Debonding with thermal softening occurs at low power densities, whereas thermal ablation and photoablation happen at high power densities. All monocrystalline brackets were debonded in less than 1 second by either thermal ablation or photoablation. The brackets still felt cool after debonding, since thermal ablation and photoablation proceeded rapidly with little heat diffusion that caused the tooth and the bracket to stay near physiologic temperatures. On the other hand, polycrystalline brackets were too hot to touch because they were debonded by sliding down under the influence of the applied force as a result of thermal softening. However, in their study, no intrapulpal temperature change was measured.

Mimura et al used a carbon dioxide laser to investigate the differences in the laser-aided debonding mechanism between 2 adhesives. They evaluated these adhesives according to debonding force, debonding time, total illuminated laser energy, and modified adhesive remnant index. Unlike previous studies, they applied the force and the lasing simultaneously. They concluded that the laser-focused adhesives tended to be removed with the brackets in the Bis-GMA groups, whereas the adhesives tended to remain on the tooth surface in the MMA groups.

Ma et al and Rickabaugh et al used carbon dioxide lasers and modified debonding pliers to accurately position the laser beam on the ceramic bracket. In accordance with previous studies, their results showed significant differences in tensile debonding forces between the control and study groups. They also stated that the bracket could be removed from the tooth with pliers as soon as the adhesive-softening temperature had been reached, and the debonding pliers holding the bracket reduced the possibility of dropping it on the patient. Additionally, quick removal of the bracket prevented the heat energy stored in the bracket from transmitting to the tooth.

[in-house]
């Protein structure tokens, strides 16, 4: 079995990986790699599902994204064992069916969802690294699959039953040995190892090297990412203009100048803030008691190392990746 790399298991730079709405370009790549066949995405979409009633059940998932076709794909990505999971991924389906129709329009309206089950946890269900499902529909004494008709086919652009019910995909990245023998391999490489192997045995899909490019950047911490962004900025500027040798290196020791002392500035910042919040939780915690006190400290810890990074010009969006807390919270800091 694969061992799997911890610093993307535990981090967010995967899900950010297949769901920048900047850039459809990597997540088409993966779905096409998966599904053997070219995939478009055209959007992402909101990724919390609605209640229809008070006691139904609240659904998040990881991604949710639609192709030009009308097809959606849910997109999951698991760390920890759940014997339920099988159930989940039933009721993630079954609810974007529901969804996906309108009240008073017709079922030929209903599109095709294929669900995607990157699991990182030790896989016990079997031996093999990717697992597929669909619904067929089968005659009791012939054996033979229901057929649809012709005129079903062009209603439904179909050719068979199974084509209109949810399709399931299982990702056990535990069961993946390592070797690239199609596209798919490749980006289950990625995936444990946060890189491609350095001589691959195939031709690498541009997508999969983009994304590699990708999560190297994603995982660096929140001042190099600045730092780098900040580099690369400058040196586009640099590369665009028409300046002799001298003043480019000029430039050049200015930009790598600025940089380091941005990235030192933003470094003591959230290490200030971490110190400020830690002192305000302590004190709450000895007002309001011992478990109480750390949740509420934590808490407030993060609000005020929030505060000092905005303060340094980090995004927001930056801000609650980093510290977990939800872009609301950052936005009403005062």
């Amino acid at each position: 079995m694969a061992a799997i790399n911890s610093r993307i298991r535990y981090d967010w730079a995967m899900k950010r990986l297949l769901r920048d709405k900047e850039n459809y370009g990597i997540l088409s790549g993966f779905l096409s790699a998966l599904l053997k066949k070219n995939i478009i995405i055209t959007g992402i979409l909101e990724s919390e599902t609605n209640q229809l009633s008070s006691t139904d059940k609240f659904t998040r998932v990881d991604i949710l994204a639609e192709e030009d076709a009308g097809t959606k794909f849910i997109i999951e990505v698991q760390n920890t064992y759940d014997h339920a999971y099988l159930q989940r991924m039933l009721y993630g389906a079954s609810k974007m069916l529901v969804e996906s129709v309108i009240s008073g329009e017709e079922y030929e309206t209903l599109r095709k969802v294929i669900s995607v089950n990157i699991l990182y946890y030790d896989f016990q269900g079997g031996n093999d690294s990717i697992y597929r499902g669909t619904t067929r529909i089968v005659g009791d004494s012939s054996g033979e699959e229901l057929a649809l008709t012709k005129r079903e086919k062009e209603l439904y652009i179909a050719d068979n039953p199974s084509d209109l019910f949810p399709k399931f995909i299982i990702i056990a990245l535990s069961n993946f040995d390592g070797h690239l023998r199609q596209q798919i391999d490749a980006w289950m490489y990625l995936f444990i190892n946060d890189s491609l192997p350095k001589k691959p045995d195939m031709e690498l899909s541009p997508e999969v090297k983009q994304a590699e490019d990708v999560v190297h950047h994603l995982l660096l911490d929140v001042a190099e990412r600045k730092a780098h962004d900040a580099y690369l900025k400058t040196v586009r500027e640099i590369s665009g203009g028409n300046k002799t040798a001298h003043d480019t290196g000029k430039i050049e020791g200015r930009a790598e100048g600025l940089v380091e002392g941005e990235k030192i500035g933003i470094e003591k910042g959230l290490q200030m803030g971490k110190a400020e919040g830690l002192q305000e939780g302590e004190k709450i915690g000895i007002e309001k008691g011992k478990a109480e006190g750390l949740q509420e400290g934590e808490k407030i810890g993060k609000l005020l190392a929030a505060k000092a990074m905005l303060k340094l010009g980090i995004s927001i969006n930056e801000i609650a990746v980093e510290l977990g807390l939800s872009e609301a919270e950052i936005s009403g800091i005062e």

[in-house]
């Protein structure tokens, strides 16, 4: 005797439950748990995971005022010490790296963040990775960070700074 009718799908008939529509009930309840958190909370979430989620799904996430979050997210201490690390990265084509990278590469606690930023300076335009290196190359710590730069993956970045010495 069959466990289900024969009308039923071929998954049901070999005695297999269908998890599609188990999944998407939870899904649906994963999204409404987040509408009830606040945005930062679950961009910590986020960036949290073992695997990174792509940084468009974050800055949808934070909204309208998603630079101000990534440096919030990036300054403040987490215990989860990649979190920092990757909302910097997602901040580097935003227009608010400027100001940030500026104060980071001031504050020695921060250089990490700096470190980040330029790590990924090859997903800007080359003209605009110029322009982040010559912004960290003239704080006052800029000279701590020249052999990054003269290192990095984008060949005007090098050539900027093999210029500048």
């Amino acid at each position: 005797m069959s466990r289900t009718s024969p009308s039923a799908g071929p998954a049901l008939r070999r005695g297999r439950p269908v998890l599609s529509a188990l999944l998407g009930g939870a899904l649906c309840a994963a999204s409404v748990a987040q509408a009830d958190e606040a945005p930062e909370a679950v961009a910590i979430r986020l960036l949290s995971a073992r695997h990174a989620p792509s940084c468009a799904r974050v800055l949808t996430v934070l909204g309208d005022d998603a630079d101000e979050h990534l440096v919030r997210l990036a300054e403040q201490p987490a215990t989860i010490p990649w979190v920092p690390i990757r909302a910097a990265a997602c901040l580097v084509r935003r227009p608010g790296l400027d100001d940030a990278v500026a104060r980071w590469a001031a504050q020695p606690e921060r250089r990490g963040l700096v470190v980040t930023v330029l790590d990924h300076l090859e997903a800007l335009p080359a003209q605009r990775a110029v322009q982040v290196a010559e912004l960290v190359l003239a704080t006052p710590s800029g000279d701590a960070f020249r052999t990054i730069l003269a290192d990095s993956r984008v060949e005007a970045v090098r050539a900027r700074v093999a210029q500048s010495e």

Obata et al investigated bonding and debonding of ceramic brackets in vitro and in vivo with super-pulse and normal-pulse carbon dioxide lasers. An in-vivo study was performed for the removal of brackets by 1 operator in which a rotational force was applied with tweezers to disengage the bracket after lasing each tooth. The shear force was then measured in vitro by using 2 and 3 W generated by the super-pulse laser. They concluded that super-pulse carbon dioxide laser debonding is clinically more useful than laser etching for orthodontic treatment.

Hayakawa stated that ceramic brackets were debonded effectively using a high-peak power Nd:YAG laser at 2.0 J or more. The laser energy was applied to the mesiodistal centers of the gingival surface and the coronal surface under each bracket wing, which is labiolingually the thinnest part of the ceramic bracket. The shear test was performed after the laser pulse had been applied; however, the time interval between the shear test and the lasing was not mentioned.

All of these previous studies confirm the efficiency of laser debonding of ceramic brackets. On the other hand, possible side effects of these different laser types, application techniques, and variables on tooth structures should be kept in mind. Therefore, to prevent undesirable results, an appropriate method that could be easily used in the clinic practice should be developed.

The purpose of this in-vitro study was to develop a new method to debond ceramic brackets by scanning with an Er:YAG laser.

Material and methods

Sixty freshly extracted, noncarious bovine permanent mandibular incisors were used in this study because of their similar properties to human enamel. The roots were cut away, and soft-tissue debris and coronal pulps were removed. The prepared samples were stored in 0.1% thymol solution until use.